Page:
TAKAHAMA, Fukui Prefecture–About 100 protesters shouted anti-nuclear slogans as the first shipment of mixed-oxide fuel since the meltdowns at the Fukushima No. 1 power plant arrived in Japan on June 27.
The shipment of MOX fuel for the No. 3 reactor had been suspended due to Fukushima No.1 plant accident. Kansai Electric Power Co.hopes to use the fuel from around the fall of 2014.
1999 – First Shipments of MOx arrive at Fukushima.
Albion Monitor, 1999.
Plutonium to Arrive in Japan Amid Protests
by Suvendrini Kakuchi
Japan has world’s only nuclear fast-breeder reactors
(IPS) TOKYO — Ignoring widespread international protests, two armed British-flagged ships carrying enough plutonium-uranium oxide (MOX) to produce at least 60 nuclear weapons, are expected to arrive off the coast of Japan this week.
The highly dangerous shipments, coming from France and the UK, are the first of Japan’s expected 18 MOX imports to supply the nation’s nuclear fast-breeder reactors, the only ones operating in the world today.
A second plutonium shipment is also reported to be departing from Europe in November, with the South Pacific again a potential route despite vigorous opposition from countries in the region.
The shipments mark a new and dangerous phase of Japan’s nuclear industry with the start of a pilot program to use plutonium fuel (MOX) in conventional nuclear reactors.
“Japan’s market for spent fuel, capable of producing nuclear weapons, is the largest in the world and is directly aiding the possibility of a nuclear weapons build-up in East Asia,” says Shaun Burnie, head of the plutonium campaign at Greenpeace, Netherlands.
He says operators of plants in the UK and France hope to massively expand production of plutonium fuel if Japan signs contracts based on a successful transport this year.
….Yet another blow that environmentalists hope would be the death blow to Japan’s nuclear power program was a report released by the British nuclear reprocessing company that acknowledged serious “irregularities” in the manufacture of nuclear fuel rods destined for export.
A press statement by the Ministry of International Trade and Industry (MITI) and the utility companies that ordered reprocessed MOX from the British company, British Nuclear FuelsLtd (BNFL), confirmed the discrepancy.
MITI’s safety management division has ordered an investigation into the problem which is suspected to be in the size of the pellets that contain plutonium. These pellets are loaded into fuel rods that are welded before put into steel casks to be packed into the ships for the trip.
According to Greenpeace, that followed the ships, there are 40 drums of MOX containing some 450 kilograms of plutonium. Environmentalists hope the latest report would prove to be too big an embarrassment for the Japanese government and utility companies to carry on the plutonium program.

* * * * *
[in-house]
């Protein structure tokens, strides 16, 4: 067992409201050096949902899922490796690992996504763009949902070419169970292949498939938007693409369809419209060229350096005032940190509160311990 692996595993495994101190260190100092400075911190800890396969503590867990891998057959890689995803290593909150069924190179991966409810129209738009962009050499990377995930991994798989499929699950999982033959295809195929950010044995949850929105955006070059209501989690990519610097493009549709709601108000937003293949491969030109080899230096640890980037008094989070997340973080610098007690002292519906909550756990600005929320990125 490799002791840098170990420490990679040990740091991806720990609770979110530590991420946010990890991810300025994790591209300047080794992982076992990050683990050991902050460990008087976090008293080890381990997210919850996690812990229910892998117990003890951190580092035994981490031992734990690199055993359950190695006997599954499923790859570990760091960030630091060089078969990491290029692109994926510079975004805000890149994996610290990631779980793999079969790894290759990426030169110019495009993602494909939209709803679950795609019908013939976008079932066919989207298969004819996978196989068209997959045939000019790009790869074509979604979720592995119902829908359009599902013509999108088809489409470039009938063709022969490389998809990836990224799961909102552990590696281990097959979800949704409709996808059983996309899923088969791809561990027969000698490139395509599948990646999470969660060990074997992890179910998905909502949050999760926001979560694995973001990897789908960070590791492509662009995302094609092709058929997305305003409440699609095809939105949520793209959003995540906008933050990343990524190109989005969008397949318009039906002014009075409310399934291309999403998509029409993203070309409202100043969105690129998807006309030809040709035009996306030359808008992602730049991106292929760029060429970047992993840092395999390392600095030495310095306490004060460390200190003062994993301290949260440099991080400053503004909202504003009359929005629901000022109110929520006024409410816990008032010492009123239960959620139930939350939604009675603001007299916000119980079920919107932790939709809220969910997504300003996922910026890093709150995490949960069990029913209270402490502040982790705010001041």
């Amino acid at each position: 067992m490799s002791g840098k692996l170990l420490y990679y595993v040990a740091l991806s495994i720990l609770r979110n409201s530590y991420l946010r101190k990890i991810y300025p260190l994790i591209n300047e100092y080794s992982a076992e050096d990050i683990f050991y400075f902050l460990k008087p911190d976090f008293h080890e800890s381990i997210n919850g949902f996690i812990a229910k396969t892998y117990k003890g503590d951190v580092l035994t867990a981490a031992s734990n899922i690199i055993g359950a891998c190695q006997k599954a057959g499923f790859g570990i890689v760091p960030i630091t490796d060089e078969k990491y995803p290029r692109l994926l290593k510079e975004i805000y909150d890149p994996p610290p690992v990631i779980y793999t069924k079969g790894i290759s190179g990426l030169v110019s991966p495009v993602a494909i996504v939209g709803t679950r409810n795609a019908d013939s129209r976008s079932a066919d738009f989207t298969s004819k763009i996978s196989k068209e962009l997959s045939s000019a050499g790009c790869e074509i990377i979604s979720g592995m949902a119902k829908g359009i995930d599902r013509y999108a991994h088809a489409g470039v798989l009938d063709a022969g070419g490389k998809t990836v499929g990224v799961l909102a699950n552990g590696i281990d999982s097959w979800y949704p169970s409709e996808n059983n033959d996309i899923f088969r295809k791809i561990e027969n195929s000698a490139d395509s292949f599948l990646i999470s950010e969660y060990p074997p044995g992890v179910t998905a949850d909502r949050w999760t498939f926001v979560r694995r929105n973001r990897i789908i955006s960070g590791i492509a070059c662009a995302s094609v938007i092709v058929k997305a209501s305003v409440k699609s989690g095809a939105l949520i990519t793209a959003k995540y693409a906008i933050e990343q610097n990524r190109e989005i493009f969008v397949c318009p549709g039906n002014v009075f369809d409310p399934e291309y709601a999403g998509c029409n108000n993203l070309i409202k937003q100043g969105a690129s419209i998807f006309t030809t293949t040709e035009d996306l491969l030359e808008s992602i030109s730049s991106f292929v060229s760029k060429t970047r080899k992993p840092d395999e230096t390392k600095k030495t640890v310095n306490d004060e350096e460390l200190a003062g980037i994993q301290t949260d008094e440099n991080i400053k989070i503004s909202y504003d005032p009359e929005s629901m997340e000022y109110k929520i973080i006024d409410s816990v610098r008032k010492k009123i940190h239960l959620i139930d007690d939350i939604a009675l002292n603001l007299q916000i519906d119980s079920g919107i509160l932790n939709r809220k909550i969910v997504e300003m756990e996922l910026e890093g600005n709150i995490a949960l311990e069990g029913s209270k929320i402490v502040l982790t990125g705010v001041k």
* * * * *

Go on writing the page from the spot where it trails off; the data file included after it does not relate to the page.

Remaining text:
Japan’s nuclear power program has been dogged recently by several accidents and the new report of blatant discrepancy is bound to increase public fear.
Mike Townsley of Greenpeace International and a plutonium expert, points out that loading a reactor with defective MOX pellets would have serious safety implications, a frightening situation for the public.
“The pellets will have to be pulled apart and checked, thus calling for an expensive new program. It is a huge embarrassment for the government and hope it could force Japan to make this the last shipment to be carried out ever,” he explained.
The ships are expected to be make their first stop at the pier of the No 1 Fukushima nuclear power plant of Tokyo Electric Power Co in Fukushima.
The vessels will then be at Takahama nuclear power plant of Kansai Electric Power Co by the Sea of Japan on Sept 27.
The ships are carrying armed British soldiers, who will have to be disarmed before entering Japanese waters, after which the vessels will be accompanied by Japan’s Self Defense Forces.
After MOX is taken from the ships, the fuel is expected to be stored on the site for around three weeks before being installed in the reactors. Opponents worry that during the storage period, the sites could be targets of terrorist attacks.
Activists contend the reasons why Japan stubbornly refuses to stop its MOX shipments is pride as well as a lingering desire to be able to have the capability to produce nuclear weapons.
Under the Japan-U.S. Security Pact, signed after Japan’s defeat in WWII, the country is prohibited to have a weapons program. end quote. That was 1999. The fuel was subsequently loaded into reactor No. 3. at Fukushima.
I have been unable to find out what “Australian Oblgated Plutonium” means in the situation in Japan. It appears that plutonium which results from the fission of Australian uranium in Japan and which is then subsequently reprocessed from Japanese spent fuel rods and used in the making of new MOx fuel rods and sent back to Japan is subject to an agreement which uses the term “Australian Obligated Plutonium”.
The link to the older post which covers this is https://nuclearhistory.wordpress.com/2011/08/25/links-relevant-to-australian-obligated-plutonium-in-japan/
However, there is an agreement in place in which the term is used, and which implies obligations on both Japan and Australia in regard to the control of the MOx fuel as far as it is relevent to the plutonium.
That’s all I’ve able to find out.
I have not recieved any response from Mr Rudd, the government minister for Foriegn Affairs. I sent him an email asking him to explain what the term “Australian Obligated Plutonium” means in terms of the export and use of the MOx fuel used in Japan.